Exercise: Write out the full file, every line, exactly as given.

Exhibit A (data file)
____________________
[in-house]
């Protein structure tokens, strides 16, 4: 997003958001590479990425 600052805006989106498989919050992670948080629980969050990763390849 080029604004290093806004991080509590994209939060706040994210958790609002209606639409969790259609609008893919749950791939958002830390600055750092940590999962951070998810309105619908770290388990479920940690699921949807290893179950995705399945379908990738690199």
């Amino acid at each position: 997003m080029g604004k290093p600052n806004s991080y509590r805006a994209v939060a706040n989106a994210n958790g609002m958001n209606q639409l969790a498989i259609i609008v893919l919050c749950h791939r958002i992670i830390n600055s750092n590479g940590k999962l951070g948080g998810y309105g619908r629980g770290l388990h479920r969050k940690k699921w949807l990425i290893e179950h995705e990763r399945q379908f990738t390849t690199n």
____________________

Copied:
[in-house]
């Protein structure tokens, strides 16, 4: 997003958001590479990425 600052805006989106498989919050992670948080629980969050990763390849 080029604004290093806004991080509590994209939060706040994210958790609002209606639409969790259609609008893919749950791939958002830390600055750092940590999962951070998810309105619908770290388990479920940690699921949807290893179950995705399945379908990738690199």
């Amino acid at each position: 997003m080029g604004k290093p600052n806004s991080y509590r805006a994209v939060a706040n989106a994210n958790g609002m958001n209606q639409l969790a498989i259609i609008v893919l919050c749950h791939r958002i992670i830390n600055s750092n590479g940590k999962l951070g948080g998810y309105g619908r629980g770290l388990h479920r969050k940690k699921w949807l990425i290893e179950h995705e990763r399945q379908f990738t390849t690199n």